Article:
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Re: How to Keep Track of Changes to the System

On Friday, August 25, 2017 11:14:52 PM ray wrote:
> I would like to find a way to keep track of changes I make to my system. 
> It seem that I may learn from others on how they keep track of changes
> they make to their systems.
> When I make changes, I don't remember where I made changes or why.
> It would be great to have a log of what changes I've made, where they were
> made, how they were made (direct edit, scripted, etc.), why I made them,
> references that I used to determine the change, and what was the outcome.
> Right now, I get lost in my documentation.  I research solutions, make
> notes in Onenote on a Windows machine, record configurations files that I
> will test.  But It is difficult to record results such as syslogs or
> console transactions.  More challenging is that I have different notebook
> tabs for different objectives.  So when I want to see what I changed, I
> have to go through many different objectives because I don't know what
> object I was shooting for when I made the change.
> I would really like to hear how others track their changes or suggestions
> how I may tack changes.
> I store all the changes on a different computer because I screw up the
> installation on my machine under test and rebuild the OS.  The laptop I am
> building to run Xen is on its 28th build.
> I would appreciate any suggestions.

In general, I have similar problems, and, I don't have a good general solution 
or suggestion at this time, but I do have one suggestion to address one 
specific part of the problem.

I would suggest that you create a separate partition on the "subject" computer 
(the one on which you rebuild the OS when you have a (significant) problem with 
the OS.  Then:
   * mount that partition each (or almost each) time you rebuild the OS 
   * never reformat or delete that partition
   * when you mount the partition, create a mounting point outside the FHS 
hierarchy (i.e., not in /home)--I typically create several such partitions 
(for different reasons) using my initials or similar, for instance, I have 
rhk01, rhk02, ..., back01, back02 and such
   * keep the change log (whatever form it takes on such a partition--with 
luck they will always be available, and, it is easier to c&p to a file on the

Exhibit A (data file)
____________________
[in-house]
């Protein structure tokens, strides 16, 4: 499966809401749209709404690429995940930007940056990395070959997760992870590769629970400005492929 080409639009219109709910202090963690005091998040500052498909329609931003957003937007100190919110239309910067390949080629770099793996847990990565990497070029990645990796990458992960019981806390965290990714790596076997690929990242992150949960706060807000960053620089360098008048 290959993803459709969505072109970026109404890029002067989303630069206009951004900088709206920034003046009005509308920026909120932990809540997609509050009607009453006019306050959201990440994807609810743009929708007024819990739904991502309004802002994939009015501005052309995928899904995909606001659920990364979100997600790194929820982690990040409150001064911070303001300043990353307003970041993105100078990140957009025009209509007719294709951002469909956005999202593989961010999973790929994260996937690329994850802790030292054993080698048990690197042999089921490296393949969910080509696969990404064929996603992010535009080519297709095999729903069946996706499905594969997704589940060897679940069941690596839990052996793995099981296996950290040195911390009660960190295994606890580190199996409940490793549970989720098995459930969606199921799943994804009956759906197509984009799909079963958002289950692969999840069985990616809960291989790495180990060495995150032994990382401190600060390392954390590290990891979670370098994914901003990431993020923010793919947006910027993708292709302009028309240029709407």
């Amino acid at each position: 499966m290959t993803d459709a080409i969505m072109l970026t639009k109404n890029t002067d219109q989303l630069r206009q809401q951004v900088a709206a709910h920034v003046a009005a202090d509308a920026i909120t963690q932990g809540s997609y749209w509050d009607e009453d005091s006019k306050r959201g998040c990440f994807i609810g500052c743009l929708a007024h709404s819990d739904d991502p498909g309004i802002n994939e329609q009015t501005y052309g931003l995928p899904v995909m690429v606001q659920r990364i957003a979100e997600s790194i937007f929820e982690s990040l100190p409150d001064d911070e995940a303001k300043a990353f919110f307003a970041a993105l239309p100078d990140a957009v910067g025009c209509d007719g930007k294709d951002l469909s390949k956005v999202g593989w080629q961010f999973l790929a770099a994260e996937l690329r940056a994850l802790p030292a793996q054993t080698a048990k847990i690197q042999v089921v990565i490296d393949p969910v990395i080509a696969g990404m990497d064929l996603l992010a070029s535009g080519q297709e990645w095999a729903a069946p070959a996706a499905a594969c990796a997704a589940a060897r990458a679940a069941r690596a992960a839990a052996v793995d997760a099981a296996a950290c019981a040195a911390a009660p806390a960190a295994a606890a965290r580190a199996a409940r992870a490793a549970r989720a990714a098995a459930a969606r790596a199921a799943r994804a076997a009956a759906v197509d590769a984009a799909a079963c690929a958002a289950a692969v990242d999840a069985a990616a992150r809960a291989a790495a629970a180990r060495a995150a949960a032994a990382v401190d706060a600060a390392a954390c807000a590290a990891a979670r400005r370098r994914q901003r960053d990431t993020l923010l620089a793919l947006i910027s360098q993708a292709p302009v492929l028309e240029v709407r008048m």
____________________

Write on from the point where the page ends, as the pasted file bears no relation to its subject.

computer in question rather than "transcribe" stuff to a different computer.

Of course, a similar result could be obtained by mounting a partion on some 
other computer over the network (using, for example, NFS or Samba), or using 
SSL to write notes on the subject computer but store them on a "safer" 

Of course, in any case, the files on that separate partition should be backed 
up regulalrly, just in case (and, particularly, just before you start an OS 

<the following is a little more general about the general approach I take (and 
tools I use), but my  mashup (read on) is not ready for prime time (or 
distribution to others, except maybe to someone really motivated who might 
also be interested in doing some programming to carry things forward---I guess 
I'm sort of saying "read the following at your own risk" ;-) >

With respect to an actual general change log (as opposed to where to keep it), 
I keep my notes in some specially formatted files for which I've created some 
"programming" (e.g., macros, and similar)  to create something that I call (at 
various times): my askSam workalike, my offline wiki-like thing, and some other 
similar names that I don't recall at the moment.  (Oh, I also consider it a 
"mashup" as it (each iteration) uses a variety of programs to provide all the 
features I want to have (for example, recoll for full text indexed search).

I've gone through several iterations, each using an editor with special macros 
to make things more convenient, but I don't currently have any features that 
do anything like monitor all of the files in /etc (and/or /var/log or similar 
locations) and record any changes, the date, and prompt me to enter a reason 
for the change.

That would be nice!

(Previous iterations have been based on nedit as the editor, then kate as the 
editor (with a different feature set, partially based on the capabilties of the 
editor), and have also included a full text indexed search system (using 
recoll).  My current focus (which I've been "working on" sporadically over the 
last 12 years or so, will be based on scintilla, which because scintilla is 
used as the editing "widgit" for quite a few editors, would open the door to 
letting me choose from a variety of editors.  (And then, maybe (not something 
I really considered before today), might include something like monitoring 
/home, etc. for changes (as mentioned somewhere above) (using things like--
well, I can't remember the name, but there are tools that monitor files for 
changes, and scintilla-based editors have a pretty powerful scripting language 
in Lua.